Melissa Costa, O Jornal, Boston

Melissa Costa, O Jornal, Boston

Exhibit inspired by S. Miguel island on display at the Mass. State House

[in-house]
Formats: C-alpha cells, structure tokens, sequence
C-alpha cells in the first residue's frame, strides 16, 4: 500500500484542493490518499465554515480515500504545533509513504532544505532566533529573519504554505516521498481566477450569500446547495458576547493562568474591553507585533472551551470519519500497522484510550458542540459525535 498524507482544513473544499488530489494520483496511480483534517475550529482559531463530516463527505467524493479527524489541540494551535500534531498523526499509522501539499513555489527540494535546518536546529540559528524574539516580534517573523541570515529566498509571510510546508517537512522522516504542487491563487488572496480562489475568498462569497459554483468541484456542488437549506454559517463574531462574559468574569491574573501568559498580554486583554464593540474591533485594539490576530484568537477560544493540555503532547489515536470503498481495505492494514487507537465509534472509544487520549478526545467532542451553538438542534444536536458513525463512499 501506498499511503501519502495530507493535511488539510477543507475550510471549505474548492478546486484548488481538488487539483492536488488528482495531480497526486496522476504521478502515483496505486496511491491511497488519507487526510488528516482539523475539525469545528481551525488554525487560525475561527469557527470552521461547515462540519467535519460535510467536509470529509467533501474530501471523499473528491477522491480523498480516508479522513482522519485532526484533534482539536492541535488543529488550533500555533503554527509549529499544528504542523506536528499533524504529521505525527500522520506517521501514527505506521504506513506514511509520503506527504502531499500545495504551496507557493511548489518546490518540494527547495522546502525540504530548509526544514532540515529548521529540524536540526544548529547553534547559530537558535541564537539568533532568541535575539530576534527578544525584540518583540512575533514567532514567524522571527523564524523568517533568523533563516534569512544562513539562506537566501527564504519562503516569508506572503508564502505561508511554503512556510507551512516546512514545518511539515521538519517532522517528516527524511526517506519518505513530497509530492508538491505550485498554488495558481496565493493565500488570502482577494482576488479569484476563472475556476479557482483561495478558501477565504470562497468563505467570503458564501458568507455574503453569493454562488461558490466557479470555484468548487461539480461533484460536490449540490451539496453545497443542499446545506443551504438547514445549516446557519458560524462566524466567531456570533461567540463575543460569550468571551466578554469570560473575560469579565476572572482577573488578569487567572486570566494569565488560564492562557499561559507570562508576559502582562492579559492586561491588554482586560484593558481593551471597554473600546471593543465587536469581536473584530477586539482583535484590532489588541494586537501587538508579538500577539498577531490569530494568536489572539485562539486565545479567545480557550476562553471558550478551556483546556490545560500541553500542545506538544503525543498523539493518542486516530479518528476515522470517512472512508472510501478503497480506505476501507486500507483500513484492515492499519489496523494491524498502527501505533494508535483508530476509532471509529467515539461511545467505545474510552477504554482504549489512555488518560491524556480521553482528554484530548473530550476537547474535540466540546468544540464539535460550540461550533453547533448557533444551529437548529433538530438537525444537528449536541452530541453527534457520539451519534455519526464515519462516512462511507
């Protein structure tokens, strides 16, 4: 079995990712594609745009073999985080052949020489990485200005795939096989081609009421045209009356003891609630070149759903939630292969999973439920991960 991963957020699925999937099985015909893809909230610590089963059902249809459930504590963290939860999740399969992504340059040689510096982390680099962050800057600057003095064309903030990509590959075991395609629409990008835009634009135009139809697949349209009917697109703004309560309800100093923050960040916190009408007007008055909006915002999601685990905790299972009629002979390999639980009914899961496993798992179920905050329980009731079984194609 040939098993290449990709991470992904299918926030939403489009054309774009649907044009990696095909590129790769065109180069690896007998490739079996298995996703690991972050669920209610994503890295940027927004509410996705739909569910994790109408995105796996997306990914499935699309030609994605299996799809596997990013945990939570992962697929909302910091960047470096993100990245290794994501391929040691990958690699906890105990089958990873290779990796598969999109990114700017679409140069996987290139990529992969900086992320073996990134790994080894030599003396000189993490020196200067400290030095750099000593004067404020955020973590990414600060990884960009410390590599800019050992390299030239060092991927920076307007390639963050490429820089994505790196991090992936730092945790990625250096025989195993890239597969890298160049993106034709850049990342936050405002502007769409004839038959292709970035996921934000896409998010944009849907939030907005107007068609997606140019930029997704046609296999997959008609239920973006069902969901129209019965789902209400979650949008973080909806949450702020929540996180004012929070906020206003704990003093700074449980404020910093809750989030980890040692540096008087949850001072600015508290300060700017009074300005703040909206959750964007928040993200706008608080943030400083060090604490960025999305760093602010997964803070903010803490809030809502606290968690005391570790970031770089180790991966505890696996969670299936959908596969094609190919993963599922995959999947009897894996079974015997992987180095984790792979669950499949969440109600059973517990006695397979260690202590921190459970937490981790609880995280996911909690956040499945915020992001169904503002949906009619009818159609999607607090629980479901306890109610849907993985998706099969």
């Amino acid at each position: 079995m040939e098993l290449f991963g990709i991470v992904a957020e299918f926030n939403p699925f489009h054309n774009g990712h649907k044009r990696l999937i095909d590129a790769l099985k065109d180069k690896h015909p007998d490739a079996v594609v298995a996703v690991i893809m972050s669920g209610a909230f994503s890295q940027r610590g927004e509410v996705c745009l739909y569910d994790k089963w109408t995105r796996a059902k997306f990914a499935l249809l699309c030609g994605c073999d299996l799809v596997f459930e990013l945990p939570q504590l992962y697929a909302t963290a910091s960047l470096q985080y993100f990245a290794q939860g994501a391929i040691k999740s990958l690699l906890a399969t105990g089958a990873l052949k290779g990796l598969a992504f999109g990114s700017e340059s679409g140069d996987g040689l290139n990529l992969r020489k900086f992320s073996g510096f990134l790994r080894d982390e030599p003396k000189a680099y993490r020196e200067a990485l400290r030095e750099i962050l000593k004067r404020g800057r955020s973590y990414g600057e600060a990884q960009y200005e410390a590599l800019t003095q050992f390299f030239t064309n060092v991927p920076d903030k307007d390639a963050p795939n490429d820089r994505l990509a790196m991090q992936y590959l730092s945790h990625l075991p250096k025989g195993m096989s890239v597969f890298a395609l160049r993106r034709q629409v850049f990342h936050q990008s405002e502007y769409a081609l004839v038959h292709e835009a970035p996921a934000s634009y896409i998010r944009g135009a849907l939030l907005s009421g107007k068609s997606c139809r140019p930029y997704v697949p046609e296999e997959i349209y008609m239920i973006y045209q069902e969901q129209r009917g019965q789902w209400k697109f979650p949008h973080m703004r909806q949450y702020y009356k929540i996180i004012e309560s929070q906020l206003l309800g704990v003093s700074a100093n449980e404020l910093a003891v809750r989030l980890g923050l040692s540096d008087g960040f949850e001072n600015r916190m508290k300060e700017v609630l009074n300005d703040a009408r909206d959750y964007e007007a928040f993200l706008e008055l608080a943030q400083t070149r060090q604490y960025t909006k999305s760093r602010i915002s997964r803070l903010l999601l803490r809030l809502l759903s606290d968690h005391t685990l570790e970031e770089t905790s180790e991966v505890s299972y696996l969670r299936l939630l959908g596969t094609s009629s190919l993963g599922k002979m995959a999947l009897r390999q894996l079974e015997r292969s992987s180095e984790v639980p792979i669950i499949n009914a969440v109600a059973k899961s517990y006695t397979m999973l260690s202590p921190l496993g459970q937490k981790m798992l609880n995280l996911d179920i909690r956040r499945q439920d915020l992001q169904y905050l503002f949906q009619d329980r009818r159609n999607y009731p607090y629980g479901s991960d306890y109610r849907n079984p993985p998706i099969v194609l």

BOSTON — During the Day of Portugal celebrations, the Boston Portuguese Festival has introduced a new indulgence. If your looking to stimulate your visual sensations you can do so by visiting the Ember Island Exhibition, displayed at the Massachusetts State House, in the Doric Hall, until June 11. This presentation, by the French artist Christine Arveil, a resident in Boston, of sculptures, paintings and drawings, in whites, reds, blacks and gold insinuates a deep sensation of exoticism, spirituality and sensuality that will captivate your eye. The artwork incorporates materials such as rocks of basalt, plaster, graphite pencil on paper and pigments in earthy tones. “Choosing an artist for the Festival was not an easy task, especially having arrived recently to my position, and having available a myriad of rich and colorful possibilities, from many diverse areas of cultural creation related to Portugal,” stated Paulo Cunha Alves, Consul General of Portugal in Boston. “In this case, you may wonder why Christine, a French artist living in the United States, was chosen for this major exhibition at the Massachusetts State House.” According to the Consul, Christine Arveil represents the perfect bridge between the two sides of the Atlantic, a relation between the European culture and the American culture, and a fresh interpretation of our cultural heritage and history. The artist, who spent some time in the Azores, was inspired by the island of Saint Michael to create her art. “The artistic workmanship of Christine Arveil, showcases the passion this artist feels for a certain Atlantic Portugal, the islands in the middle of the ocean between the Old and New World. A magical, religious, private and sophisticated place with in many experiences,” pointed out Gabriela Canavilhas, Portugalʼs Minister of Culture. This exhibition, which demonstrates the impression that the Azores left on the artist, must remind the fragility of the world, according to Rosemary Noon, Curator of the Carney Gallery at Regis College. “I sincerely hope that Christine Arveilʼs Ember Island, a tribute to the Portuguese Community, will remain forever in our collective memory,” stated Alves. The exhibition is free of charge and open to the

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